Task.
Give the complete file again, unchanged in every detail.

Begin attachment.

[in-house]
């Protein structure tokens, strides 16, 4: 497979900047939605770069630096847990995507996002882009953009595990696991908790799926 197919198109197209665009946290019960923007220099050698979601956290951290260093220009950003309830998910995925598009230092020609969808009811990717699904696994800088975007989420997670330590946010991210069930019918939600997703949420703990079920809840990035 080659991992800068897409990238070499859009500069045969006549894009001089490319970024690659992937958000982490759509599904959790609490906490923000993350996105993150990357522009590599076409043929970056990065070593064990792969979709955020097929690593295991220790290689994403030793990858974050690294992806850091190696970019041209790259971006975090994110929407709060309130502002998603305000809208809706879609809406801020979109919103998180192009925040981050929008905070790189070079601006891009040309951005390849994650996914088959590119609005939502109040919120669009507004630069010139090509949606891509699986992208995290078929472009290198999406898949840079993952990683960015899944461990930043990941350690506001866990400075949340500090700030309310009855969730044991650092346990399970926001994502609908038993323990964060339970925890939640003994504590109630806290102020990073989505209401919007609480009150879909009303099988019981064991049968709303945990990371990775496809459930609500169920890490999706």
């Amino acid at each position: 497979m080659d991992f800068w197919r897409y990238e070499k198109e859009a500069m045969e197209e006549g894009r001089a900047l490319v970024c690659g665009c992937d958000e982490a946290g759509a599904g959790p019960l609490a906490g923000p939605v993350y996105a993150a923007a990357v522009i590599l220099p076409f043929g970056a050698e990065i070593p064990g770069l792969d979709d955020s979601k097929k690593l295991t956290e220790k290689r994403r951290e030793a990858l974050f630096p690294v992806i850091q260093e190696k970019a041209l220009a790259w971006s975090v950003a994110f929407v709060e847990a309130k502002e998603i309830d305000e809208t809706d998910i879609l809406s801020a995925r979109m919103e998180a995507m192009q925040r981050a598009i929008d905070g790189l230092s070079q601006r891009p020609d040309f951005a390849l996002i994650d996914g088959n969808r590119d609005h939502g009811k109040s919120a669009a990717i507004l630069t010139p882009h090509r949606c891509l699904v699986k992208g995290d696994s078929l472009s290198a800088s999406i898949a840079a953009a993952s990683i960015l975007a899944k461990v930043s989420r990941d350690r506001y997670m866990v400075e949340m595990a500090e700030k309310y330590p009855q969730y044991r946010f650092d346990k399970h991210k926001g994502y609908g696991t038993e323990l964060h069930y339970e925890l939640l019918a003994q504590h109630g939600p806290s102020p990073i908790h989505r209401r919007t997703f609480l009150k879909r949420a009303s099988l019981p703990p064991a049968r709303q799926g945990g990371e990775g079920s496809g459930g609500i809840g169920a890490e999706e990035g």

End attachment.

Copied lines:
[in-house]
């Protein structure tokens, strides 16, 4: 497979900047939605770069630096847990995507996002882009953009595990696991908790799926 197919198109197209665009946290019960923007220099050698979601956290951290260093220009950003309830998910995925598009230092020609969808009811990717699904696994800088975007989420997670330590946010991210069930019918939600997703949420703990079920809840990035 080659991992800068897409990238070499859009500069045969006549894009001089490319970024690659992937958000982490759509599904959790609490906490923000993350996105993150990357522009590599076409043929970056990065070593064990792969979709955020097929690593295991220790290689994403030793990858974050690294992806850091190696970019041209790259971006975090994110929407709060309130502002998603305000809208809706879609809406801020979109919103998180192009925040981050929008905070790189070079601006891009040309951005390849994650996914088959590119609005939502109040919120669009507004630069010139090509949606891509699986992208995290078929472009290198999406898949840079993952990683960015899944461990930043990941350690506001866990400075949340500090700030309310009855969730044991650092346990399970926001994502609908038993323990964060339970925890939640003994504590109630806290102020990073989505209401919007609480009150879909009303099988019981064991049968709303945990990371990775496809459930609500169920890490999706």
């Amino acid at each position: 497979m080659d991992f800068w197919r897409y990238e070499k198109e859009a500069m045969e197209e006549g894009r001089a900047l490319v970024c690659g665009c992937d958000e982490a946290g759509a599904g959790p019960l609490a906490g923000p939605v993350y996105a993150a923007a990357v522009i590599l220099p076409f043929g970056a050698e990065i070593p064990g770069l792969d979709d955020s979601k097929k690593l295991t956290e220790k290689r994403r951290e030793a990858l974050f630096p690294v992806i850091q260093e190696k970019a041209l220009a790259w971006s975090v950003a994110f929407v709060e847990a309130k502002e998603i309830d305000e809208t809706d998910i879609l809406s801020a995925r979109m919103e998180a995507m192009q925040r981050a598009i929008d905070g790189l230092s070079q601006r891009p020609d040309f951005a390849l996002i994650d996914g088959n969808r590119d609005h939502g009811k109040s919120a669009a990717i507004l630069t010139p882009h090509r949606c891509l699904v699986k992208g995290d696994s078929l472009s290198a800088s999406i898949a840079a953009a993952s990683i960015l975007a899944k461990v930043s989420r990941d350690r506001y997670m866990v400075e949340m595990a500090e700030k309310y330590p009855q969730y044991r946010f650092d346990k399970h991210k926001g994502y609908g696991t038993e323990l964060h069930y339970e925890l939640l019918a003994q504590h109630g939600p806290s102020p990073i908790h989505r209401r919007t997703f609480l009150k879909r949420a009303s099988l019981p703990p064991a049968r709303q799926g945990g990371e990775g079920s496809g459930g609500i809840g169920a890490e999706e990035g």